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Economy in Brief

Energy Prices Rise as World Demand Increases, But US Energy Efficiency Alleviates Some Impact
by Carol Stone August 20, 2004

A piece of what is now "ancient" history: on December 10, 1998, the price of a barrel of West Texas Intermediate Crude oil was $10.73. Yesterday, it was $48.70. A page 1 story in today's Wall Street Journal highlights the role of demand in helping to push up this price. And indeed, demand has risen. World oil demand was 82.2 billion barrels in the first quarter of this year, up by 2.3% over a year earlier, compared to a 10-year average of 1.6% growth.

The Journal cites the US market as the "price-setter" because it's the biggest market. With 20.77 billion barrels of consumption in Q1, it has the largest share of any country. However, that share, 25.2%, is down from about 27% in mid-1999. China's growth largely accounts for the offset. Its share in 1999 was about 5.7%, and has risen steadily to 7.6% in Q1 this year. Its demand, 6.25 billion barrels in that quarter, was up more than 19% from the year earlier period and a four-quarter moving average, 5.78 billion barrels, surpassed that of Japan, 5.50 billion, for the first time. All these Department of Energy data appear in the Haver database, "OGJ", compiled for us by the Oil and Gas Journal. Prices are maintained daily, weekly and for longer periods in USECON, WEEKLY, and DAILY.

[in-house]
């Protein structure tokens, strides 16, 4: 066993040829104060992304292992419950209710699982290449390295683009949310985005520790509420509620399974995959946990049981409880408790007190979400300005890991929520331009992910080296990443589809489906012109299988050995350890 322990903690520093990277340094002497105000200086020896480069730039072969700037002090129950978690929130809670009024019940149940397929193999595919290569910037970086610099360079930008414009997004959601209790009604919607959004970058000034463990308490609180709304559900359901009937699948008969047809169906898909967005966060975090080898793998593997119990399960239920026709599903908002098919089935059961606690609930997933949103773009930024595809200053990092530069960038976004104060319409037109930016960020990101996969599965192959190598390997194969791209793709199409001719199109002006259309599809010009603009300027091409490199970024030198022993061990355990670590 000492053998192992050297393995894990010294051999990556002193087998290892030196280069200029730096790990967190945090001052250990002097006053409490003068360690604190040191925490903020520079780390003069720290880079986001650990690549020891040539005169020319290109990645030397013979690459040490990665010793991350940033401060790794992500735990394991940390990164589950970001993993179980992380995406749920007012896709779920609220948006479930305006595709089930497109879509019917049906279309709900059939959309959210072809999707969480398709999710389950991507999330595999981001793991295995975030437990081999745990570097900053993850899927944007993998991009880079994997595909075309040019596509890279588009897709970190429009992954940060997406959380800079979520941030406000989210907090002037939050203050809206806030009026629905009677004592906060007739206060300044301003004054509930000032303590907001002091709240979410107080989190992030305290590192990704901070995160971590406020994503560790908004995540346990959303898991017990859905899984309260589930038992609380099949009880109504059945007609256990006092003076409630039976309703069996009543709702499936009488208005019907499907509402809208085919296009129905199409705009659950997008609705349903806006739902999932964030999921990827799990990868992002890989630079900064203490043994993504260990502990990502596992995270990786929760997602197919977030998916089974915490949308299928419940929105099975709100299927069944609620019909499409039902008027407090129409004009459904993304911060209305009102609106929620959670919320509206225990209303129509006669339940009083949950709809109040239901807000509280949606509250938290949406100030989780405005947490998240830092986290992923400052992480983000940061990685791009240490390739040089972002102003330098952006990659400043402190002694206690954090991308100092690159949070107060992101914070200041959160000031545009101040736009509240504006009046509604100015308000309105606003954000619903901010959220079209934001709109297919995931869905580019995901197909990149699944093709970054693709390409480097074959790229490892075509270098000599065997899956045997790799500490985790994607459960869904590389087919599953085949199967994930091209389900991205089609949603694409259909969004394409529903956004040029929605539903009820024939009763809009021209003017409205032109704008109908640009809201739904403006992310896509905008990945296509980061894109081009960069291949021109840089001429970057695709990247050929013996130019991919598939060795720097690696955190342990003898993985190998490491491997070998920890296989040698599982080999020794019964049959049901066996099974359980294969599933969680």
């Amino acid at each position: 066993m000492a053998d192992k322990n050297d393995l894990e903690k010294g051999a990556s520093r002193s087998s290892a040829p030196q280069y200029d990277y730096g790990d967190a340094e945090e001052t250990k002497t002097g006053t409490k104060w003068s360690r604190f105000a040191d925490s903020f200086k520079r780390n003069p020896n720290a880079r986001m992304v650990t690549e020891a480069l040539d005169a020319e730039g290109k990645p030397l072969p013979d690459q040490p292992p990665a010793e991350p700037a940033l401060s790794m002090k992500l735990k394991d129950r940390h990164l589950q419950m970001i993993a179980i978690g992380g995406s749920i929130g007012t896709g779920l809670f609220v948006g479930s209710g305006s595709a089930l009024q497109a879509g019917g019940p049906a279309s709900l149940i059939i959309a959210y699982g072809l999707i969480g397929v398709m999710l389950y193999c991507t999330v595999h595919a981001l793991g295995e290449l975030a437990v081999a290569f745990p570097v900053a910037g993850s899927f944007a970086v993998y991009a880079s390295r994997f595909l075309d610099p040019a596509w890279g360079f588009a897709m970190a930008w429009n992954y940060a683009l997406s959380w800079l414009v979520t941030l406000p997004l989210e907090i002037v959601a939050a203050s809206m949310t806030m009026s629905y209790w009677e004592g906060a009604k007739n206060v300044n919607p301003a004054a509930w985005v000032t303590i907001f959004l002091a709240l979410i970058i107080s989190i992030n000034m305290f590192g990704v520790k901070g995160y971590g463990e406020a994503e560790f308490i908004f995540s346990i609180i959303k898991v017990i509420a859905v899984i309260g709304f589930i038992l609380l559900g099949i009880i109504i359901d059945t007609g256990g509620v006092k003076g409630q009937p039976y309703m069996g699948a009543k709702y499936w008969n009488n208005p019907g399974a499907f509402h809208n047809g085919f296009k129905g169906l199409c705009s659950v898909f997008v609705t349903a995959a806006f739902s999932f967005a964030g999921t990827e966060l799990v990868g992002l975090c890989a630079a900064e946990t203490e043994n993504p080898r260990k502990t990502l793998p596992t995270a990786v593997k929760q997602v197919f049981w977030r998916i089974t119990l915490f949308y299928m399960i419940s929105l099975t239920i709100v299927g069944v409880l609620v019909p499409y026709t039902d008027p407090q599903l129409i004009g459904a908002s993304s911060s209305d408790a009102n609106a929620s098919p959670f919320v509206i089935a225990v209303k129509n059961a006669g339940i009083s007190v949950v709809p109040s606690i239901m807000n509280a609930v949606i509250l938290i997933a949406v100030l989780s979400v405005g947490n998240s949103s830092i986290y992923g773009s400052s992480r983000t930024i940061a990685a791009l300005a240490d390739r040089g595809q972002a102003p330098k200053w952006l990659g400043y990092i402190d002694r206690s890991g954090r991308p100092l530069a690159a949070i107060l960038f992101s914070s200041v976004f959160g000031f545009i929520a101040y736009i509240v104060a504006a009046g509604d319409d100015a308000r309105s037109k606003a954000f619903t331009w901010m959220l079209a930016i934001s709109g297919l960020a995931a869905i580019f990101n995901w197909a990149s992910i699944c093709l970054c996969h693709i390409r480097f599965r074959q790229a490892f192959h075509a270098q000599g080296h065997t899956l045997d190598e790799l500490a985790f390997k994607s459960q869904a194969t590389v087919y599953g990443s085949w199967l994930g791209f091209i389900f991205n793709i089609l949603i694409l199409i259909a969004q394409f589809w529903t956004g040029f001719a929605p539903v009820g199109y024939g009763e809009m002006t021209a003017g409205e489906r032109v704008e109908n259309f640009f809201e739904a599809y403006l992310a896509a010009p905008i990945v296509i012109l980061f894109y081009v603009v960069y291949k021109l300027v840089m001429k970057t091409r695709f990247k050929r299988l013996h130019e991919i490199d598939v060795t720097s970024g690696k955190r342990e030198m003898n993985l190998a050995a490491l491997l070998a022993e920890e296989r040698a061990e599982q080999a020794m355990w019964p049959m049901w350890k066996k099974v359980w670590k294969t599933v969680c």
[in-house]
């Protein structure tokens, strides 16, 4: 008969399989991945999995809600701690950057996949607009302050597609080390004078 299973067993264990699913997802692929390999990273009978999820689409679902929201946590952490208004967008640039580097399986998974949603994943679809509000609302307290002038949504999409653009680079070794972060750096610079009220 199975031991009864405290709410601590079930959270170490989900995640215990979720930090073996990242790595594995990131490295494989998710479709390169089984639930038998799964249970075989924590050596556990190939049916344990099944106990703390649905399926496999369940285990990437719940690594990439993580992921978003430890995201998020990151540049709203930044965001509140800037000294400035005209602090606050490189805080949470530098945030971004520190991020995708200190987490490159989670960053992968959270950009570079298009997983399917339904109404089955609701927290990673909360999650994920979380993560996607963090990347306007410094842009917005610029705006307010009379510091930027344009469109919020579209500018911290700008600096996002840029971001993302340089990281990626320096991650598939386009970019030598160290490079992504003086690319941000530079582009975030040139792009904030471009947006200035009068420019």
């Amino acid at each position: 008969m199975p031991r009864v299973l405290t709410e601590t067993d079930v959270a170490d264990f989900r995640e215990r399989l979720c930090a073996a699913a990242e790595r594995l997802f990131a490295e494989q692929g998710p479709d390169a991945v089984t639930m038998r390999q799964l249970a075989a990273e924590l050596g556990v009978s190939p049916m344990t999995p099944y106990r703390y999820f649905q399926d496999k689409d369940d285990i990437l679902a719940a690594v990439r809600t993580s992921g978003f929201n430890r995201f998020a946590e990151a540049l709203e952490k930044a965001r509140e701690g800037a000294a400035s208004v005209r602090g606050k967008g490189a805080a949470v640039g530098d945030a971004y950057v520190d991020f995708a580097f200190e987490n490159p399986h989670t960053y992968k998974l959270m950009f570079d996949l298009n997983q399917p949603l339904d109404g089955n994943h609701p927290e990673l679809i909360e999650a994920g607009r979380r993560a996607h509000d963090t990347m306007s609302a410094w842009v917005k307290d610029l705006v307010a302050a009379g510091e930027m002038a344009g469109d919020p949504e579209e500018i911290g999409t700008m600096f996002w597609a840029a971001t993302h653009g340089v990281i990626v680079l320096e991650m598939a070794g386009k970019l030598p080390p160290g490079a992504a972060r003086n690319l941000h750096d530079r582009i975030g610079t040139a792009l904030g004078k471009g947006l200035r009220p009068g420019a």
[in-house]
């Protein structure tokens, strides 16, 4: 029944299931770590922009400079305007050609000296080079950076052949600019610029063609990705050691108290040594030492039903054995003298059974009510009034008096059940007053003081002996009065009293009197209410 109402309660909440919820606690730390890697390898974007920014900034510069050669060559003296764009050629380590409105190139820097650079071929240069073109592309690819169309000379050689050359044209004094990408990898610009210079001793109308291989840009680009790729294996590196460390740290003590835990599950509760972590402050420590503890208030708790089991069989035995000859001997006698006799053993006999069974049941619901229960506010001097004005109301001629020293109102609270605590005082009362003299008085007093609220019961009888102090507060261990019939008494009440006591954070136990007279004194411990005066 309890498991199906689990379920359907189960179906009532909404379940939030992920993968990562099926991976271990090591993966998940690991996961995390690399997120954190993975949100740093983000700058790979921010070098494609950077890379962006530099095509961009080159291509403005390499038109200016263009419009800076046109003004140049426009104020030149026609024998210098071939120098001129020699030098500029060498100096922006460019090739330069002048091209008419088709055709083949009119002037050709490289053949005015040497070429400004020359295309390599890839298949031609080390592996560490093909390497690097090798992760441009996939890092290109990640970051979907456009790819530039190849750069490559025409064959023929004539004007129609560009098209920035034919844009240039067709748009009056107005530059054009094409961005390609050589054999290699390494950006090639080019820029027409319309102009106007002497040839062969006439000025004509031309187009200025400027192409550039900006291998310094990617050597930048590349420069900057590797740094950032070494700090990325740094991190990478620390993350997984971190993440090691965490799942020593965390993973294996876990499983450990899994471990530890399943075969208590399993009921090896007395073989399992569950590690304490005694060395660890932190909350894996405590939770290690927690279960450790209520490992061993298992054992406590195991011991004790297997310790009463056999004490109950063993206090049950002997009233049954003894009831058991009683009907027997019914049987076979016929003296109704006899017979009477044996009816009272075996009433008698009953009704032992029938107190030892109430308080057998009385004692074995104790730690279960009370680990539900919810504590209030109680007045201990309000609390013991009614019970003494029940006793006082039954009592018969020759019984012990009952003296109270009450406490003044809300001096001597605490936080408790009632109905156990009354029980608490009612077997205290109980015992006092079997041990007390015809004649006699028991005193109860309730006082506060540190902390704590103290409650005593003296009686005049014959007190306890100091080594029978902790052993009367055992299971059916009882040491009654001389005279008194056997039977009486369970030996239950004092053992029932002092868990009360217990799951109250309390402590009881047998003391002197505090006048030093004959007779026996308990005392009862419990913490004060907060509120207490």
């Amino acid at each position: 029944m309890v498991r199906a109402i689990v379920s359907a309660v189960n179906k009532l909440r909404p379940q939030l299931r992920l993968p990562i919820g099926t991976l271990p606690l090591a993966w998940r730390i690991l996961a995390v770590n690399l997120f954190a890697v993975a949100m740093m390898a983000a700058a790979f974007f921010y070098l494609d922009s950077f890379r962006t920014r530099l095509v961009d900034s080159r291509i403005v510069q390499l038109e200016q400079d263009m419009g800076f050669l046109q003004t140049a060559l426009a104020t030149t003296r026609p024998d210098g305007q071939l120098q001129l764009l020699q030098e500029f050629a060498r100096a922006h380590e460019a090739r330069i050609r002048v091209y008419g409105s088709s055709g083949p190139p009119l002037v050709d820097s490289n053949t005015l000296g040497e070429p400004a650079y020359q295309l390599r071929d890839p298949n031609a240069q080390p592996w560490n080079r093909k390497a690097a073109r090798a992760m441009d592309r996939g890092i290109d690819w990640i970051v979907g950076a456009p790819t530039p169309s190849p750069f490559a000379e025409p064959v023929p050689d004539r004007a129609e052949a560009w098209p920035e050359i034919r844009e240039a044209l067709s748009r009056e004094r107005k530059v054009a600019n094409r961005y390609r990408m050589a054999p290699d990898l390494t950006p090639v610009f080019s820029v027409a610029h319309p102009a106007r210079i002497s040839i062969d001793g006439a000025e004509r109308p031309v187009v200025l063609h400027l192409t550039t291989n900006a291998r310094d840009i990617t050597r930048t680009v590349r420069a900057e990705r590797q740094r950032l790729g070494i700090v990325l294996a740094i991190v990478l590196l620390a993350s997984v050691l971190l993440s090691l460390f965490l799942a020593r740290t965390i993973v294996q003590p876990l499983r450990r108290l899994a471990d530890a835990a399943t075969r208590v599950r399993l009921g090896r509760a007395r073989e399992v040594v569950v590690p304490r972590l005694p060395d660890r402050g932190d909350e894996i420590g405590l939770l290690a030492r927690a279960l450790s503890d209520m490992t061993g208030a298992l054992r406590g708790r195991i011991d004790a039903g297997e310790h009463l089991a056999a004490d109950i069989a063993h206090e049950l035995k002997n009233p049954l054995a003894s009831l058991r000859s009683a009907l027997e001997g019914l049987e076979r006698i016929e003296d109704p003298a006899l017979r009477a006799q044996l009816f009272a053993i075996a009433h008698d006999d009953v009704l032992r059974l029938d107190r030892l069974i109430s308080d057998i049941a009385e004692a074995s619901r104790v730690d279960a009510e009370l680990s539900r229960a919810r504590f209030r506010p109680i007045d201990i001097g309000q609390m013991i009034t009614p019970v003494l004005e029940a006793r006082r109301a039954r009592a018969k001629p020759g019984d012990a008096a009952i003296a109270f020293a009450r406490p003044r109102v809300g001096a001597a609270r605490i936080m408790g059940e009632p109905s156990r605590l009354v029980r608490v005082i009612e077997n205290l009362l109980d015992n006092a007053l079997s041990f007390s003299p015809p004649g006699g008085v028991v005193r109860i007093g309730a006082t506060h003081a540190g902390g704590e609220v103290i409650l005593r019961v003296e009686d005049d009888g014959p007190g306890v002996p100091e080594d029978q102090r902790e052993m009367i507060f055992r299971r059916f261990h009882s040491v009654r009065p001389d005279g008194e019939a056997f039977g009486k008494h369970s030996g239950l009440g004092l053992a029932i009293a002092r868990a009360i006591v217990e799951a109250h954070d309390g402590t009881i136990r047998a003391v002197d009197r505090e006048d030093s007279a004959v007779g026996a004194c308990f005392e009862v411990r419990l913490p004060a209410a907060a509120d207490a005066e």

This isn't to diminish the importance of heavy energy consumption in the US. Annual data in Haver's USECON database show that as of 2002 there were 194.3 million licensed drivers in the US, but 225.9 million "personal" vehicles, that is, cars, light trucks and motorcycles. Light trucks, of course, have gained significantly as the vehicle of choice in recent years. In the early 1980s, there were fewer than 1/4 as many lights trucks on the road as there were passenger cars; in 2002, they were more than 60% as numerous as cars. Since the spring of 2001, sales of new light trucks have exceeded those of cars, so the share of these trucks in the total stock of vehicles has surely expanded even more. Trucks tend to use more gasoline than cars, so the rising volume of truck traffic would point to more gasoline consumption.

At the same time, even as energy consumption rises in the US, energy efficiency continues to increase. As evident in the second graph, the amount of GDP per unit of energy consumption (in this case, quadrillion BTUs) continues to increase. In the latest four quarters available, through Q1 this year, the gain was 3.4%, following even stronger yearly gains in the prior three quarters, averaging 4.6%. The graph further shows that energy efficiency has increased even when the price of oil has trended lower. So while the US economy is indeed a big user of energy, it is becoming more resourceful, helping to restrain the impact of energy prices on the economy. Carol Stone

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